This blog is for Jim Marventano's family and friends to review his status and updates while he goes through treatment for Stage IV Colon Cancer. We can beat it together!

Tuesday, February 24, 2009

Going back

I have moved 13 times since I was a kid. My parents sort of started a thing where once we move, we just cut all ties and go. We never go back to visit friends. It just makes the transition harder. If you keep hanging on to what and who you knew at your last home, you won't be able to move forward and make friends at your new home. So I have pretty much adhered to that until this past weekend.

My first visit back to Atlanta. I went to stay with my friends Paul and Sara. They have come to visit us multiple times, but I just haven't been back to Atlanta. I decided it was finally time.

Sara knows my rule and thusly got a bit nervous when we turned onto my old street. (We know Paul and Sara because they used to live directly across the street from us.) I was excited to see our old house. When we pulled up I cried. The young woman who lives there now has put a lot of work into it. It looks just beautiful. She has really brought the house to it's full potential - just as I knew it could be. It is the cutest little cape cod. It just oozed potential when we bought it. I cried because my first thought was "Oh! I can't wait to call Jim!"...of course he's not here to call. Although other people saw the house as we worked on it, I don't think they can comprehend all the planning and discussions and love we had for that house. (Me perhaps a bit more than Jim.) We really spent a lot of time walking around the neighborhood, looking at houses, thinking about where we wanted to go with the house. Of course we opted to leave Atlanta for a better quality of life in WI. But there was so much emotion wrapped in that house. Rachel was born in Atlanta - that was her first home. We put a lot of blood sweat and tears into the kitchen. (Jim perhaps a bit more than me.) We had such plans for the upstairs. I think Jim was the only one that could understand the emotion I felt when I saw the house for the first time in nearly 4 years.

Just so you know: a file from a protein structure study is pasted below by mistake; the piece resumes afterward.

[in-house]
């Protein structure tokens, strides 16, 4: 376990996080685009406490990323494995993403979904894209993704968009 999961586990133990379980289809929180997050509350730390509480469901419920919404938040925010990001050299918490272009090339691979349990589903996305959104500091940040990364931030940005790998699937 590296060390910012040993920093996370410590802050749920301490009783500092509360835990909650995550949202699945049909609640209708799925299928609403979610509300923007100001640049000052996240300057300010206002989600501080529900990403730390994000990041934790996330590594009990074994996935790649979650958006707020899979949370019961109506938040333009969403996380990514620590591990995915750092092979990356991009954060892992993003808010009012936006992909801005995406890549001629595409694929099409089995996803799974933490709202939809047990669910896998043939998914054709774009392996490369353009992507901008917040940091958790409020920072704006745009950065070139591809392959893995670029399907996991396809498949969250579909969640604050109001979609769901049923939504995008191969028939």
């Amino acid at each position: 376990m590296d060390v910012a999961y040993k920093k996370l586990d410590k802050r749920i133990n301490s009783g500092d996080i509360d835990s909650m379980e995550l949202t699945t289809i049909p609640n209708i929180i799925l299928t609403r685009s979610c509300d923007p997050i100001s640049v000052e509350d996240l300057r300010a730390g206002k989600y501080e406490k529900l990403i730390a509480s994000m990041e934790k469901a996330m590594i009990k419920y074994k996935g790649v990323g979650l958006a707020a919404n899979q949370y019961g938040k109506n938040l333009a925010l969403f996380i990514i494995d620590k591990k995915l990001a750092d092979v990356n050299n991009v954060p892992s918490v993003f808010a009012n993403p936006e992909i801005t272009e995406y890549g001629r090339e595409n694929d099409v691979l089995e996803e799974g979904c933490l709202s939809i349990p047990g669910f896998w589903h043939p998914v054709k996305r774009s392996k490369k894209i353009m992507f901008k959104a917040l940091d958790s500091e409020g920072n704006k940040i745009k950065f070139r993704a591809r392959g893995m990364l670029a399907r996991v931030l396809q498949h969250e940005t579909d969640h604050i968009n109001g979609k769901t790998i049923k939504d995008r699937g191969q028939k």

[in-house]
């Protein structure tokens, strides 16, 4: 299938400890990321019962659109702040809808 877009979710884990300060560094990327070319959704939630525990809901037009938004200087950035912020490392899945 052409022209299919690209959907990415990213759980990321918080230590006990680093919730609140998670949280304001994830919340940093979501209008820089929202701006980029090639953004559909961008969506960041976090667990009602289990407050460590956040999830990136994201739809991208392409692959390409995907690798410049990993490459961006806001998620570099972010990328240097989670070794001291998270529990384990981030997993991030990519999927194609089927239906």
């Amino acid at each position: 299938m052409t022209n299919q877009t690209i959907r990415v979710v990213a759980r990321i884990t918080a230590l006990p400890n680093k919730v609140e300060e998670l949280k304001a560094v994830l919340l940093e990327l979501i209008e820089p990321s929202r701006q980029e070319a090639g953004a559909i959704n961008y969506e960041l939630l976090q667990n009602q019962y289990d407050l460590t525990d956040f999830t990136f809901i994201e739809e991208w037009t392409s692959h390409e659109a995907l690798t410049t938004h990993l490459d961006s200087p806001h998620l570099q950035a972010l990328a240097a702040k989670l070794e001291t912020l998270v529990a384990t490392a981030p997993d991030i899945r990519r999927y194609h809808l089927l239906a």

Being in Atlanta didn't make me sad like I thought it would. Jim was r.e.a.l.l.y. over Atlanta by the time we left. The week before we left we were sitting in our living room and watched a homeless guy steal Rachel's purple plastic ball off our front lawn. Why any grown man would want a purple plastic ball I have no idea, but that pretty much capped off our years in Atlanta for Jim. He always thought there were too many people in Atlanta. Personally I loved it. I loved all the action in the city. It was calming for me to hear the traffic, the sirens, and know there were people around all the time.

This winter I have threatened to move back to Atlanta several times. I've thought about it a lot. (I've also thought about moving to Austin although I've never been there.) I know I'm starting to get antsy for a move. For my entire life I've moved every two or three years on average. We even moved during our six+ years in Atlanta - we moved two blocks from our first house into the adorable cape cod. I know I won't want to stay in Kohler forever. This is a great place to raise a family but I am struggling through this winter. Being in Atlanta made me long for some place warmer. The good news about Kohler is that it's relatively bug free. Cockroaches can survive a nuclear blast but they can't survive a winter in the frozen tundra...

We threatened to move the entire time we lived in Atlanta. We looked and looked. When this job came open for Jim at International Paper and they agreed to move us to Kohler, we knew we'd struck gold. Jim never would have left IP. He loved his boss Wayne and he had four other designers (one was his mentor) that he truly respected and considered good friends. But now the real reason that bound me to this location is gone. I'm starting to think about a move. It could literally be years until I get around to it. But I can feel it coming. Whether it's to Atlanta or Austin or some location out west, I'm starting to mentally prepare myself to go.

A move to me represents a fresh start. If I make it through nursing school I would love to work at a really big hospital. I can always come back to Kohler, but I would like to get that kind of experience under my belt. As much as I would like to think that I'll be able to stay here for the rest of my life, I have to admit that I have way too much wanderlust for that. I would like my kids to have more life experience than is available to them in Kohler. I guess taking each day as it comes is the right thing to do. I hate thinking about these things and making plans without Jim. It just doesn't seem right. My best friend, my lover, my sounding board, my partner in crime isn't here to feed the excitement. Of course if I went back to Atlanta I would have good friends to feed my excitement and help me plan. But it's just not the same without the guy I love so much.